Jinxed It!

In my last post I wrote

It’s that time of year where it is almost inevitable that colds and bugs go round.  I take multivitamins and have lots of vitamin C/fruit but I am expecting to lose some training days and have built in an allowance for that.  I have made the mistake in the past of trying to train through these things and then regretted it – but there is nothing like making your own mistakes to really hammer home a lesson!  So don’t worry about taking one step back to take two steps forward if necessary, but then you won’t listen to that if you’re anything like me!

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Literally the week later I was struck down with some sort of illness that knocked me out for the best part of a week.  I dropped 8 CTL points in a week.  To put that into context, it had taken 6 weeks to get to that level and I estimate a further 4 weeks to get it back.  Anyway, c’est la vie, and for once I did heed my own advice !  My first attempt to train again tonight was a horror show – no power in my legs and high heart-rate.  Suddenly those 4 weeks look like a long time…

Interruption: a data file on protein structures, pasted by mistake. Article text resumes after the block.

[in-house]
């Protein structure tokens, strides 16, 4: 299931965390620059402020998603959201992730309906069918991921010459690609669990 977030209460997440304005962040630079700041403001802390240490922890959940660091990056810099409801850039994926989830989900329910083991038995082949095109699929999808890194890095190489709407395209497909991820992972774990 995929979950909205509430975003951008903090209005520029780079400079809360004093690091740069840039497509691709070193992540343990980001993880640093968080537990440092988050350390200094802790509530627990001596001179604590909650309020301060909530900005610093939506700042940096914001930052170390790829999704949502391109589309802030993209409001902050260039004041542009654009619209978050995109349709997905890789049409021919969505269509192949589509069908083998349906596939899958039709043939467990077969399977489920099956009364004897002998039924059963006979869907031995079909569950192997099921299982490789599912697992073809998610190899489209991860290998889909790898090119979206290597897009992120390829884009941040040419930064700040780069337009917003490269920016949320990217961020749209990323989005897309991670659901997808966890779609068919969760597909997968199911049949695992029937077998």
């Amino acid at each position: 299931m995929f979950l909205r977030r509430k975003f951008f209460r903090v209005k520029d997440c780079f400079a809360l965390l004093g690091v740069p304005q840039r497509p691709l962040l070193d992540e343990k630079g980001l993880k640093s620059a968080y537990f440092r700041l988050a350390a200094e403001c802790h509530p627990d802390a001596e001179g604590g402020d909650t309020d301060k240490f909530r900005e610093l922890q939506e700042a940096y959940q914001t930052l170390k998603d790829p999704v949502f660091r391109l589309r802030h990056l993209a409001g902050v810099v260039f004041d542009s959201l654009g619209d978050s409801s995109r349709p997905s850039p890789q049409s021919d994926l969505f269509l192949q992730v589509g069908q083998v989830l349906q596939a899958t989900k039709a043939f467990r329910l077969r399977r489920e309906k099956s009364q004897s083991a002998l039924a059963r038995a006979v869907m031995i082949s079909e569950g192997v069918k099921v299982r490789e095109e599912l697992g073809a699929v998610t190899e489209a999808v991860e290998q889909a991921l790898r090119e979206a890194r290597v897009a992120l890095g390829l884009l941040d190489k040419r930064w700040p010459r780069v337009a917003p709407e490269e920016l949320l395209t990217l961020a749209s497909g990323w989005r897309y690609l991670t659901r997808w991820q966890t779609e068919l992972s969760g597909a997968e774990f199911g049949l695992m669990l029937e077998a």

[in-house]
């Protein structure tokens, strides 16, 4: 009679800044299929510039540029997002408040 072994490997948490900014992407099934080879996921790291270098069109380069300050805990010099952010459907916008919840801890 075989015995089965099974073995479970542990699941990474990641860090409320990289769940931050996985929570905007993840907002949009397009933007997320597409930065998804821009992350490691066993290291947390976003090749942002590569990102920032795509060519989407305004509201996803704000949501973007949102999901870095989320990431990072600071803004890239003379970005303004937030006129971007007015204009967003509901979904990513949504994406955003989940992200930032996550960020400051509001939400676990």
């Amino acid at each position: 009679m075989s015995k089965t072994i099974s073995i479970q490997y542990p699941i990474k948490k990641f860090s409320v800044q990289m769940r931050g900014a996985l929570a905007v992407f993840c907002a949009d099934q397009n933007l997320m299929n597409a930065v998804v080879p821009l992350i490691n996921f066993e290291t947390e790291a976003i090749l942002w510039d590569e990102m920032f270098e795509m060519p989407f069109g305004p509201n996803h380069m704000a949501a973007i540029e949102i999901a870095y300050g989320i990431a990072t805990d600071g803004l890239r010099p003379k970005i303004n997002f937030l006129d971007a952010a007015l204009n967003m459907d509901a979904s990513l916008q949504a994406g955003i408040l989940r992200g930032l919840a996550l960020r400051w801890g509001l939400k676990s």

November Update

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November has been a busy month.  I spent some time testing positions, upgrading my bike for next year and attended the VTTA Awards luncheon.  Oh, and I managed to fit in some riding and training too!

The testing was really interesting and was done with the guys at Veloptima at Derby Velodrome.  I spent a couple of hours trying various positions and equipment and although it turns out I was pretty aero anyway, I have a new position to work on that could be worth a considerable amount of time next season.  I just need to work on a slight flare in my right leg on the pedal-stroke and learn to stick my neck forward/head down a bit more!  Here’s some video if you’re interested